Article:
The editor of the Archives of Sexual Behavior is Dr. Kenneth Zucker of the DSM-V Sexual and GID Work Group, and its editorial board includes Dr. Bailey himself, as well as Dr. Ray Blanchard, author of the "autogynephilia" theory and Chair of the DSM-V Paraphilias Subcommittee.
Perhaps the most frightening abuse of scientific authority against dissenting opinion has come from sexologist Dr. Anne Lawrence, also an editorial board member of the Archives of Sexual Behavior, who has strongly supported Blanchard's theories of "autogynephilia." In a commentary article in ASB, Dr. Lawrence once again repeated personal speculation about sexual orientations of opponents of Bailey's book. Moreover, she diagnosed critics with "narcissistic disorders." Lawrence invoked a label of "narcissistic rage" to disparage, as further mental illness, the indignation expressed by transpeople in response to psychiatric stereotypes of sexual deviance. She stated,
Meanwhile, clinicians and scholars should perhaps be more aware that angry reactions they elicit from nonhomosexual MtF transsexuals might represent narcissistic rage, rather than mature, instrumental anger.
This tactic to discredit dissent has been termed "medicalization of critics" by psychiatrist Dan Karasic, M.D. of U.C. San Francisco, co-editor of Sexual and Gender Diagnoses of the Diagnostic and Statistical Manual (DSM): A Reevaluation.
In an interview for the New York Times, Dr. Dreger condemned outrage and dissent from the trans-community with alarming hyperbole, as "problems not only for science but free expression itself." This begs the question, do oppressed people speaking in protest of their own oppression honestly threaten free expression for policy makers? In the discourse of psychiatric policy, who holds the power to bias either scientific enquiry or its dissemination -- the authors of the DSM and its allied literature or the subjects of their classification?
At the 1973 annual meeting of the American Psychiatric Association, Dr. Robert Spitzer noted,
In the past, homosexuals have been denied civil rights in many areas of life on the ground that because they suffer from a "mental illness" the burden of proof is on them to demonstrate their competence, reliability, or mental stability.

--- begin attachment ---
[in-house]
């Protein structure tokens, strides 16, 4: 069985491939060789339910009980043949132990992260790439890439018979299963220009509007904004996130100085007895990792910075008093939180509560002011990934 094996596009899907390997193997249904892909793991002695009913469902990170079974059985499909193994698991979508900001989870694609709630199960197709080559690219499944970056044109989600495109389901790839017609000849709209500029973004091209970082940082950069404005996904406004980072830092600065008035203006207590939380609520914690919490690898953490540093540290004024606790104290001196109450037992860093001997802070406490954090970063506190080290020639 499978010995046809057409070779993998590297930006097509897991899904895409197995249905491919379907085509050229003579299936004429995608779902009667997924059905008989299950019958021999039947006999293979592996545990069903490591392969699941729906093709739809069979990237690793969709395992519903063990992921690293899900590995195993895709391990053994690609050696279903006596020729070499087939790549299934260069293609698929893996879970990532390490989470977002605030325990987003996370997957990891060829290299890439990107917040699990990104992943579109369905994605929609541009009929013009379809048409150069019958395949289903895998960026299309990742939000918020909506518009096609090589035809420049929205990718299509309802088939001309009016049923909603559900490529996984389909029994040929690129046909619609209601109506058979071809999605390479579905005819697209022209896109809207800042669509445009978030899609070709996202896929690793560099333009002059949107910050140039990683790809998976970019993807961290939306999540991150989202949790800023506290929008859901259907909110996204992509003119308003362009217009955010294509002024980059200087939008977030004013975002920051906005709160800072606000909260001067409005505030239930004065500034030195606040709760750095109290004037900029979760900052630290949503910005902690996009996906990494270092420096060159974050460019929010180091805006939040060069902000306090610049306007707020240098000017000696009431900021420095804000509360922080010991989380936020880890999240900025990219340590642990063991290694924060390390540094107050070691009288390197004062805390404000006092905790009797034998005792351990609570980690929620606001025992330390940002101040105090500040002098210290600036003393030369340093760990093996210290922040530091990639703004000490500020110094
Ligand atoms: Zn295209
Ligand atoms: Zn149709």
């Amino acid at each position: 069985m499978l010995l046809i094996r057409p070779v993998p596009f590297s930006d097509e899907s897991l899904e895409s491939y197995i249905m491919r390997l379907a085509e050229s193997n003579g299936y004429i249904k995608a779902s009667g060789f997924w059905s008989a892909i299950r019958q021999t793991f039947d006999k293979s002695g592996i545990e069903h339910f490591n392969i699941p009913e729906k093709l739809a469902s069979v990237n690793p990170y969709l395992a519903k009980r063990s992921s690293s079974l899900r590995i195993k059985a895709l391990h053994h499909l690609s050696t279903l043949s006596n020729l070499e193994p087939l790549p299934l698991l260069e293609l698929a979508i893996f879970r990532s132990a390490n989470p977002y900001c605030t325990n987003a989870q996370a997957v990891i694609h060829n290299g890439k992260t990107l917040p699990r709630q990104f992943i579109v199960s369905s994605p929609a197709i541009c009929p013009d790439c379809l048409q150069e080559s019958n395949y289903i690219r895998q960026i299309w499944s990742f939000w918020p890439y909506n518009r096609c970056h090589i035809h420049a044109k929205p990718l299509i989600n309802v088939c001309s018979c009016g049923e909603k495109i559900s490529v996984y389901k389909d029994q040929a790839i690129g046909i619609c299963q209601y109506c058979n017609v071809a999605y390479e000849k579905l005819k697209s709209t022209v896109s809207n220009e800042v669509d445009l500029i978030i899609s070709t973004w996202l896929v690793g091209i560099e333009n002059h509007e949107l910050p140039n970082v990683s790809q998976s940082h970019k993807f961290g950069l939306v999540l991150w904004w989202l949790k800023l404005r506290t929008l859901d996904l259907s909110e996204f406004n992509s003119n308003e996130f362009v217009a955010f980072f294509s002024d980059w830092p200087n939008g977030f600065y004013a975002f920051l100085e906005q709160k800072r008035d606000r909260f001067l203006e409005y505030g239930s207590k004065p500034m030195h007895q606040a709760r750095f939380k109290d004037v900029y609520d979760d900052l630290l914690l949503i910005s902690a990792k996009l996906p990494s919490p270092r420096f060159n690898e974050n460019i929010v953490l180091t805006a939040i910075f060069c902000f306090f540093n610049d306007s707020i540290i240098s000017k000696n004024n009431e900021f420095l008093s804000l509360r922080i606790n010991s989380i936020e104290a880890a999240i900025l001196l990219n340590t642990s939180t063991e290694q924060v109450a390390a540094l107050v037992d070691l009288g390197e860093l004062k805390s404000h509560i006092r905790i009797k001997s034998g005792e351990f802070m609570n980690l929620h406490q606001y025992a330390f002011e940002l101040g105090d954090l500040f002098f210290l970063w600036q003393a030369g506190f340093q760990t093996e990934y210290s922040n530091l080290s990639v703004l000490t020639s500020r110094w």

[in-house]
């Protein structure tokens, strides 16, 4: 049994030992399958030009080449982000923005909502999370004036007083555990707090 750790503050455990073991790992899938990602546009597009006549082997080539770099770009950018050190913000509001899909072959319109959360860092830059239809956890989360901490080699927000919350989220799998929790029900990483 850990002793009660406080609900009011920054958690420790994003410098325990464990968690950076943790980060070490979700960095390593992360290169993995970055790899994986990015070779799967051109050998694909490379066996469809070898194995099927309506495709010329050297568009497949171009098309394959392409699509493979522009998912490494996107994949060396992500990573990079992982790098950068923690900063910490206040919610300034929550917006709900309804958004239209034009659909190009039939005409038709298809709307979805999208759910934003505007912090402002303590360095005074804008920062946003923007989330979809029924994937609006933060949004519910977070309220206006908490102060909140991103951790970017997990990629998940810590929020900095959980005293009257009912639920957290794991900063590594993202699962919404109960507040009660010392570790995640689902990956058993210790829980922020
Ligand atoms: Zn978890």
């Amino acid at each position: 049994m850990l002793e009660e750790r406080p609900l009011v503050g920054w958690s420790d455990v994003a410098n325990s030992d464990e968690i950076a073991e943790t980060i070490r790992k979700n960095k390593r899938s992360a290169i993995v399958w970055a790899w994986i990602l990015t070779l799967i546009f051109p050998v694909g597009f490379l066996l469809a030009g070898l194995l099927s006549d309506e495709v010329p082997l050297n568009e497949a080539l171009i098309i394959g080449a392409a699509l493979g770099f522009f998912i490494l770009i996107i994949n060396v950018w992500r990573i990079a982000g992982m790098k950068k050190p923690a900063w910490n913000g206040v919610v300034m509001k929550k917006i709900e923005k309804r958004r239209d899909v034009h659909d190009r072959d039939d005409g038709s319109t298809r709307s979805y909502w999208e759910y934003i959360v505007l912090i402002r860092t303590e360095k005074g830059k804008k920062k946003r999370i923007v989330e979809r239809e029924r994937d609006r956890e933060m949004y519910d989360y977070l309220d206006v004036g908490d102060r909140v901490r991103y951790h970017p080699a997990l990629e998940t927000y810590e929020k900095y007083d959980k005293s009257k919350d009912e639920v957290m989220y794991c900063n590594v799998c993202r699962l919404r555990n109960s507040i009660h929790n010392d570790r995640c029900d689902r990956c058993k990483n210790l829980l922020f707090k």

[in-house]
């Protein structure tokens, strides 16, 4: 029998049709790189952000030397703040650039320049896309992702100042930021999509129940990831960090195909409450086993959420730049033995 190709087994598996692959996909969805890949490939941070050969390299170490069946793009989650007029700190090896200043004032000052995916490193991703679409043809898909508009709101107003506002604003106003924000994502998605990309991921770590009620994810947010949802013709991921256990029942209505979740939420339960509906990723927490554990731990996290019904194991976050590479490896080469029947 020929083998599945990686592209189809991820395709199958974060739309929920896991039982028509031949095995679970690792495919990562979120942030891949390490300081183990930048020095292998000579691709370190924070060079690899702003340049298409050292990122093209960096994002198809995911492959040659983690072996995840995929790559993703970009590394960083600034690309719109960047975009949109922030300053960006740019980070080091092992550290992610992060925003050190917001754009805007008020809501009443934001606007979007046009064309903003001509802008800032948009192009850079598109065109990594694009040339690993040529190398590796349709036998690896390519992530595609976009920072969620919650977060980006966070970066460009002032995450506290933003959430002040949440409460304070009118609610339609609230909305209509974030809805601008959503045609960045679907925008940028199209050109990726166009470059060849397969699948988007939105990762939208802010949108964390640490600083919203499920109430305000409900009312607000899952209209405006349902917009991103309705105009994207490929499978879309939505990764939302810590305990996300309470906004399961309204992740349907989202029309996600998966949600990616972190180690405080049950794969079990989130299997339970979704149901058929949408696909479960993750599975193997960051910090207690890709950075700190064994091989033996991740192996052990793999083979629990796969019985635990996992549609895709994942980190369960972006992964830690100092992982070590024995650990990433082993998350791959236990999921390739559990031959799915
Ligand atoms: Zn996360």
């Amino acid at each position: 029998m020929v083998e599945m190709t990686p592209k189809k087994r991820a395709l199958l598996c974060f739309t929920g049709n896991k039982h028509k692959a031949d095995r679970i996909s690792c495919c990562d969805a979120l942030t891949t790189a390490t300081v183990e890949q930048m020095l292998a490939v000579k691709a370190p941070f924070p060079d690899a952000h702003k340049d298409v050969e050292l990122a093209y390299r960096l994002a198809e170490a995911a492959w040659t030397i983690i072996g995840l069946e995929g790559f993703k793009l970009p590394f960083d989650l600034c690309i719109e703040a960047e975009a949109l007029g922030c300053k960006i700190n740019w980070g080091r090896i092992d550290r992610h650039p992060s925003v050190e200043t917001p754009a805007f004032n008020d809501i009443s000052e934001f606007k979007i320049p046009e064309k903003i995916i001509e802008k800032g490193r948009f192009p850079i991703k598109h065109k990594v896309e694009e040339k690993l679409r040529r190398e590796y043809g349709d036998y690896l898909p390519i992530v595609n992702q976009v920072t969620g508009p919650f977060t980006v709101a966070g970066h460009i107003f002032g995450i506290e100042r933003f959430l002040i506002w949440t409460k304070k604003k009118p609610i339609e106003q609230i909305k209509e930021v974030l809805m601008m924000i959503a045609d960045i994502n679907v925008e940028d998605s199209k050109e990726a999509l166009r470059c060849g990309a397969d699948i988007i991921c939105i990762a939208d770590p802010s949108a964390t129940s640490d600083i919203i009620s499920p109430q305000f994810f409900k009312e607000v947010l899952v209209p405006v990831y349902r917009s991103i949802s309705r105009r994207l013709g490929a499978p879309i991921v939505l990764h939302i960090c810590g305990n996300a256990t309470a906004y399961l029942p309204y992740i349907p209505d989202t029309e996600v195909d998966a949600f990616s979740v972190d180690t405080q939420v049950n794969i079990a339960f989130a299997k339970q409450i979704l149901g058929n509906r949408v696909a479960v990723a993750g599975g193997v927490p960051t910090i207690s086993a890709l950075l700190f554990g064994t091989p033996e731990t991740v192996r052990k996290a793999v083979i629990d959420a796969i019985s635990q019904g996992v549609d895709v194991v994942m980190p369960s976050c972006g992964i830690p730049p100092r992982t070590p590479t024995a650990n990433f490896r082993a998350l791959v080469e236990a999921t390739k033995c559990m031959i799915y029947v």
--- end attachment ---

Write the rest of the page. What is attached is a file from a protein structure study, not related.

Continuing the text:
Under the current doctrine of "disordered" gender identity in American psychiatry and psychology, this remains as true today for gender transcendent people and their supportive clinicians as it was for gay and lesbian people then. Writer Élise Hendrick explained it this way at the 2008 National Women's Studies Association conference,
It is not the butterfly's place to lecture the entomologist; it may feel pain whilst being pinned to a corkboard, but it had best keep that to itself.
The current diagnostic categories of Gender Identity Disorder and Transvestic Fetishism in the Diagnostical and Statistical Manual of Mental Disorders and their supporting literature perpetuate a doctrine of "disordered" gender identity and expression in American psychiatry and psychology. This axiom imposes an unreasonable burden of proof upon gender variant people who defy this stereotype, upon researchers and scholars who present opposing data, and upon change to the status quo in the DSM. Given harsh consequences that the current diagnoses of mental illness and sexual deviance inflict on human dignity, civil justice and access to somatic medical treatment, should the burden of proof instead be guided by reduction of harm to people? In drafting the Fifth Edition of the DSM, members of Sexual and Gender Identity Disorders Work Group have a fresh opportunity to examine all of the evidence and question the premise that gender identities and expression that differ from birth-sex roles are inherently disordered.
For full citations, please check out the original version of this blog post at Kelley's site. For more information about her project, visit GID Reform Advocates.